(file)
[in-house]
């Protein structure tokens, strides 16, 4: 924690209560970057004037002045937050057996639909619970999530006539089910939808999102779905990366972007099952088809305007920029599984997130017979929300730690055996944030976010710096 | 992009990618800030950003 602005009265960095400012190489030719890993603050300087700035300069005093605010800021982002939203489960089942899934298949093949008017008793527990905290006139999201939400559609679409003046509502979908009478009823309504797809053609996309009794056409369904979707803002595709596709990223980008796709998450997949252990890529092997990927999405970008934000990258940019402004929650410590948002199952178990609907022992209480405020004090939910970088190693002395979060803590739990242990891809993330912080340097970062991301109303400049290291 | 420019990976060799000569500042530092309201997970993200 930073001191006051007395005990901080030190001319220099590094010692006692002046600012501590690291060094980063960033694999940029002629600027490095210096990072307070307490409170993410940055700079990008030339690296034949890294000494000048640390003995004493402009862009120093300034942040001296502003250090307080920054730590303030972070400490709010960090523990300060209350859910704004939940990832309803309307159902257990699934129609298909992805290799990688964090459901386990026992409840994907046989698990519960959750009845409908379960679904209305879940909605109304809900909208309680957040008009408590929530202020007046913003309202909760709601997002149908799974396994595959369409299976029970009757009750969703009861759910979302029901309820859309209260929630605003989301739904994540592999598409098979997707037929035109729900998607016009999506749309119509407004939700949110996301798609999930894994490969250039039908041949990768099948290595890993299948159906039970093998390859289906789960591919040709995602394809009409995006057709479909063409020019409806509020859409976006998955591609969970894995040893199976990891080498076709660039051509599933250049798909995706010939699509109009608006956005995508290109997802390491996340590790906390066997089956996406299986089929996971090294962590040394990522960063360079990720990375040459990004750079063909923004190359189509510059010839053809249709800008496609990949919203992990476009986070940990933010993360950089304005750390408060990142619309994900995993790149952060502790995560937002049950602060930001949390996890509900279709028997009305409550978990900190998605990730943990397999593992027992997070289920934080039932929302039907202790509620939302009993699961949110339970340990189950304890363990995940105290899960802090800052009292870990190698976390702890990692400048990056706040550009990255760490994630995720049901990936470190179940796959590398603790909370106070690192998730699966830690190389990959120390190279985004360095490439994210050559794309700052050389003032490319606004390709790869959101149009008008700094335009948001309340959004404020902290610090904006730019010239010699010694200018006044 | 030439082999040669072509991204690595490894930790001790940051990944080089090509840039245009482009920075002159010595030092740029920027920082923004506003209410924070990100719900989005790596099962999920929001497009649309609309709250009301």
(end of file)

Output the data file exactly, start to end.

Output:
[in-house]
């Protein structure tokens, strides 16, 4: 924690209560970057004037002045937050057996639909619970999530006539089910939808999102779905990366972007099952088809305007920029599984997130017979929300730690055996944030976010710096 | 992009990618800030950003 602005009265960095400012190489030719890993603050300087700035300069005093605010800021982002939203489960089942899934298949093949008017008793527990905290006139999201939400559609679409003046509502979908009478009823309504797809053609996309009794056409369904979707803002595709596709990223980008796709998450997949252990890529092997990927999405970008934000990258940019402004929650410590948002199952178990609907022992209480405020004090939910970088190693002395979060803590739990242990891809993330912080340097970062991301109303400049290291 | 420019990976060799000569500042530092309201997970993200 930073001191006051007395005990901080030190001319220099590094010692006692002046600012501590690291060094980063960033694999940029002629600027490095210096990072307070307490409170993410940055700079990008030339690296034949890294000494000048640390003995004493402009862009120093300034942040001296502003250090307080920054730590303030972070400490709010960090523990300060209350859910704004939940990832309803309307159902257990699934129609298909992805290799990688964090459901386990026992409840994907046989698990519960959750009845409908379960679904209305879940909605109304809900909208309680957040008009408590929530202020007046913003309202909760709601997002149908799974396994595959369409299976029970009757009750969703009861759910979302029901309820859309209260929630605003989301739904994540592999598409098979997707037929035109729900998607016009999506749309119509407004939700949110996301798609999930894994490969250039039908041949990768099948290595890993299948159906039970093998390859289906789960591919040709995602394809009409995006057709479909063409020019409806509020859409976006998955591609969970894995040893199976990891080498076709660039051509599933250049798909995706010939699509109009608006956005995508290109997802390491996340590790906390066997089956996406299986089929996971090294962590040394990522960063360079990720990375040459990004750079063909923004190359189509510059010839053809249709800008496609990949919203992990476009986070940990933010993360950089304005750390408060990142619309994900995993790149952060502790995560937002049950602060930001949390996890509900279709028997009305409550978990900190998605990730943990397999593992027992997070289920934080039932929302039907202790509620939302009993699961949110339970340990189950304890363990995940105290899960802090800052009292870990190698976390702890990692400048990056706040550009990255760490994630995720049901990936470190179940796959590398603790909370106070690192998730699966830690190389990959120390190279985004360095490439994210050559794309700052050389003032490319606004390709790869959101149009008008700094335009948001309340959004404020902290610090904006730019010239010699010694200018006044 | 030439082999040669072509991204690595490894930790001790940051990944080089090509840039245009482009920075002159010595030092740029920027920082923004506003209410924070990100719900989005790596099962999920929001497009649309609309709250009301």